Monday, October 20, 2008
The N & O’s proactive stand on the presidential election.. but what about other issues?
On the Sunday, October 19, 2008, editorial page of the News & Observer, was the following article: "Our Endorsement: U.S. President – It’s Obama." Now, I applaud the newspaper not because it selected Obama (which reinforces my belief that the staff at the newspaper is very intelligent), but because it made its endorsement known before the November 4th election. In other words, it acted editorially proactively.
All too often, the News & Observer editorial staff waits until after the resolution of a crisis before making its position known. This is especially evident in criminal justice cases where innocent, poor, people of color (usually) have languished in jail, convicted by the flawed and prejudicial actions of the prosecutors. Recent cases include those of Erick Daniels who was in jail for seven years (from the age of 15 to 22), or James Arthur Johnson who was incarcerated for 39 months without a trial.
Erick Daniels’s release came about only after the Independent Weekly did an in-depth cover story about the case in May 2007. And James Johnson’s release was prompted by the actions of the NAACP under Rev. Dr. William Barber. They brought the media spotlight on the case which forced the Wilson prosecutors to back-peddle. The News & Observer’s editorial staff was quick to write semi-scathing opinions after the young men were released, but it remained silent while the boys languished in jail. Had the newspaper taken a proactive stance and wrote about the injustice in these cases before the two were released, the wheels of justice might have turned sooner in their cases.
For some time now I have implored the editorial staff of the News & Observer to write about the injustice of the disbarment of former Durham District Attorney Mike Nifong. For Mr. Nifong to be the only prosecutor to be disbarred by the North Carolina State Bar since its inception is totally preposterous. Especially when you take into consideration other acts of prosecutorial misconduct that are far more egregious than anything that Mr. Nifong is accused of doing. Those prosecutors, Anson District Attorney Michael Parker, Prosecutors David Hoke and Debra Graves, Prosecutors Ken Honeycutt and Scott Brewer, Durham Prosecutor Freda Black, and other North Carolina prosecutors, are responsible for many innocent people spending many years wrongfully incarcerated, and yet they are not even disciplined. The Committee on Justice for Mike Nifong would, again, request that the editorial staff of the News & Observer let its position be known as to where it stands regarding the fairness of the disbarment of Mr. Nifong.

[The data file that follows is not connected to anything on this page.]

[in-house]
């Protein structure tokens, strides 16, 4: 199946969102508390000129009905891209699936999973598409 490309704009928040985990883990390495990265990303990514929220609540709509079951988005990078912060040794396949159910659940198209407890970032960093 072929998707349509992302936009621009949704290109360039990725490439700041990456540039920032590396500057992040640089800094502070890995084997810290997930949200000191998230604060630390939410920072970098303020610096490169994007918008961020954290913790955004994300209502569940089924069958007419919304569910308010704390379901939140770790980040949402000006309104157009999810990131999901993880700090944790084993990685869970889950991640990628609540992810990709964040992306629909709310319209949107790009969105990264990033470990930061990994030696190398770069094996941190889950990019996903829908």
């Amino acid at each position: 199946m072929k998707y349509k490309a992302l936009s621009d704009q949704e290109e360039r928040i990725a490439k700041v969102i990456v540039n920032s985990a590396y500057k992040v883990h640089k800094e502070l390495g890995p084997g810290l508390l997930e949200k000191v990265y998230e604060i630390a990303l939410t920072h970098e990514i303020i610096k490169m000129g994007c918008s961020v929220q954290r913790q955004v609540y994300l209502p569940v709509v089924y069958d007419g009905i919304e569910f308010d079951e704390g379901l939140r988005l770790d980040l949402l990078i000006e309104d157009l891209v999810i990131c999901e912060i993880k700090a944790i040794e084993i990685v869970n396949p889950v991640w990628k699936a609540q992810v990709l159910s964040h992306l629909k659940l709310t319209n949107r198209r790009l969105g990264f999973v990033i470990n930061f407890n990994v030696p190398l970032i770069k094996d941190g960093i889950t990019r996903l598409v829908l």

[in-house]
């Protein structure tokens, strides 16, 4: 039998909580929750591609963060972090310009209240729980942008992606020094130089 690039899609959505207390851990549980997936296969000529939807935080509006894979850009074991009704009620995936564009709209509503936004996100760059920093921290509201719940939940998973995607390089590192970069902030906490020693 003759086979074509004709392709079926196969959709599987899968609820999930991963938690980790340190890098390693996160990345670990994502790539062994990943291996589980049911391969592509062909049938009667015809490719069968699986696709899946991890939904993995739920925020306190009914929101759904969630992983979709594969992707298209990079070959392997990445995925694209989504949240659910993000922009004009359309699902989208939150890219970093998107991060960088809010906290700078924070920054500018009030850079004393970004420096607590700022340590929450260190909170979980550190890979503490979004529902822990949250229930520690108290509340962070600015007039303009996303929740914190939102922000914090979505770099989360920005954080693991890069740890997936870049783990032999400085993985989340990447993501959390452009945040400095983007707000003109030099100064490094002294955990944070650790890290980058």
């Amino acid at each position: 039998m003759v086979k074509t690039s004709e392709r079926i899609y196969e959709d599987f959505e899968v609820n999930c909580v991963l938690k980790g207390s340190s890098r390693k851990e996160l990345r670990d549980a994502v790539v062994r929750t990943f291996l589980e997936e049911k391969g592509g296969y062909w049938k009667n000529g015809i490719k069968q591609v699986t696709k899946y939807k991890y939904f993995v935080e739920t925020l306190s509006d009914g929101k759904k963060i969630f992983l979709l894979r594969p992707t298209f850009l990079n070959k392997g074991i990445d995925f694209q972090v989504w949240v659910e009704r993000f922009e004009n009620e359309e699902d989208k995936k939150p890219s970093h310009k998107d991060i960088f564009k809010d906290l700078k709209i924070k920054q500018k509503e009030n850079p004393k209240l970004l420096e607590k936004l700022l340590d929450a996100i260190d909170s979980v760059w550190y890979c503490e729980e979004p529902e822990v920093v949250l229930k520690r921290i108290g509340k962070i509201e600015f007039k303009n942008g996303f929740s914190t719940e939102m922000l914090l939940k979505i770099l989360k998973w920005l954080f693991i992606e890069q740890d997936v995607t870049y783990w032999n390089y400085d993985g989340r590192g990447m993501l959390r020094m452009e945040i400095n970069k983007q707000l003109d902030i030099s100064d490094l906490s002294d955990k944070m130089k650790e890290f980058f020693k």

Pressing issues that the newspaper’s editorial staff should proactively make declarations about include the following:
1) The aforementioned unjust disbarment of Mike Nifong;
2) The state’s wasteful spending of money to W. David McFadyen (a prosecutor from the private sector) to conduct an investigation into the "accessory after the fact" charge against James Johnson (which is being conducted for the sole purpose of vilifying Johnson in order to help defend Prosecutor Bill Wolfe from a complaint lodged with the Bar against him by the NAACP); and
3) The failure of the family and friends to pay James Johnson the $20,000.00 reward which he earned for solving the murder, rape, and kidnapping of Brittany Willis. Because they reneged on their reward offer (in large measure, I believe, because of the actions of Wilson police and prosecutors), the use of reward money as an incentive for the public to get involved and help solve crimes is greatly diminished, in addition to being unfair to James Johnson.
To be critical of the state’s justice system is not an easy undertaking, as one risks subjecting himself/herself to retaliation from the Attorney General’s Office and other administration officials and agencies. However, I believe that the newspaper owes it to the public to protect the public by voicing its well-respected opinions on vital issues that affect the lives of all North Carolinians.